Methods: Patients with glomerular filtration rate less than 45 mL/min/1.73m2 including 103 elderly (70.7 ± 6.9 years old) and 56 non-elderly (49.8 ± 9.1 years old) CKD patients were enrolled. All patients were educated by dietitians to take low protein diet and were followed up regularly every three months. Their demographic data, underlying disease and body mass index (BMI) were reviewed and recorded. Results of body composition measurement and laboratory tests were collected every three months for one year.

Results: At baseline, the distribution of body composition was similar in non-elderly patients between non-low and low protein groups. In the elderly, patients in low protein group had higher fat and lower muscle percentage. In one-year follow-up, non-elderly patients did not present significant changes in their BMI, serum albumin level and body compositions in both protein groups. Non-low protein group in elderly patients had significant decrease in BMI and estimated glomerular filtration rate (eGFR) after 12 months (both p< 0.05). Determination in body composition showed decrease in fat and increase in muscle component. In low protein group, their BMI was decreased and eGFR was not influenced. Fat component was decreased and muscle percentage was increased in one-year follow-up.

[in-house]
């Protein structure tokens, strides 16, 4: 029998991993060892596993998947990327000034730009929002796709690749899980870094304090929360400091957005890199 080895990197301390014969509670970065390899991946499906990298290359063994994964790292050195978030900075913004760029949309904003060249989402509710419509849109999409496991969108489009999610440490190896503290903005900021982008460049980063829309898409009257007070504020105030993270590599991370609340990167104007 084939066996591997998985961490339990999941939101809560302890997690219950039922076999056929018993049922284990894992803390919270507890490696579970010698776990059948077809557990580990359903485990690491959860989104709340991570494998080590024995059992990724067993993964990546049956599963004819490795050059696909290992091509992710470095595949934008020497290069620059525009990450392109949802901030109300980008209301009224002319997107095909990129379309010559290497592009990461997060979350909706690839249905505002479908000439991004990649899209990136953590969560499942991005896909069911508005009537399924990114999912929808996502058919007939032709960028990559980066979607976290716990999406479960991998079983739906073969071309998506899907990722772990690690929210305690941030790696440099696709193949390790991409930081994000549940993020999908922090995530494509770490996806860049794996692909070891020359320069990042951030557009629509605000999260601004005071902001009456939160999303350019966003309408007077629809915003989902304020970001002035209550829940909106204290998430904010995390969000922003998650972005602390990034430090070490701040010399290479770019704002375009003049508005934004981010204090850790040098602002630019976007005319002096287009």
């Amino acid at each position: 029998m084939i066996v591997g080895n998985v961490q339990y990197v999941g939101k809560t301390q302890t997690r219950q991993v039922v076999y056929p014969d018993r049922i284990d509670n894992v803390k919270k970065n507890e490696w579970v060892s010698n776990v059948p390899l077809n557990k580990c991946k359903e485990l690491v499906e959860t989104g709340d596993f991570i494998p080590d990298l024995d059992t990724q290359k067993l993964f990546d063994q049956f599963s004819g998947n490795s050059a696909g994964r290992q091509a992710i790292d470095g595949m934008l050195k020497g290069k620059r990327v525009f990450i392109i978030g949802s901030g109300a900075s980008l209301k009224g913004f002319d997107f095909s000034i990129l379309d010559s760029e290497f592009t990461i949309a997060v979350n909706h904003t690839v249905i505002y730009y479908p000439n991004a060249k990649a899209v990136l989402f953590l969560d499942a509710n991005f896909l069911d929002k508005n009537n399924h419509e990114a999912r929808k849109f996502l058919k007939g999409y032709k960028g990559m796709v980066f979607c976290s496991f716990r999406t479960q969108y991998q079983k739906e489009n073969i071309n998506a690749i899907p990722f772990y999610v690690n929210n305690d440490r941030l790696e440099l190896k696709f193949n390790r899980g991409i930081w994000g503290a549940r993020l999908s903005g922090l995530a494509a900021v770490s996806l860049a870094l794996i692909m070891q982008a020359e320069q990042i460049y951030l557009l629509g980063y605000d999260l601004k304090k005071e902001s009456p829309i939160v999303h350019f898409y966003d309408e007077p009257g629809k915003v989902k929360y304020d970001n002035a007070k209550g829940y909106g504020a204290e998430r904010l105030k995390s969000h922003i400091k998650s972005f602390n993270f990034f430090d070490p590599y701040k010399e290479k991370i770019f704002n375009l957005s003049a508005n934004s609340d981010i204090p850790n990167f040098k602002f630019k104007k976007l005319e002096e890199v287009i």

Conclusions: In elderly CKD patients, low protein diet maintained good nutritional status and muscle mass was preserved.

Keywords: Body composition, chronic kidney disease, low protein diet, muscle mass.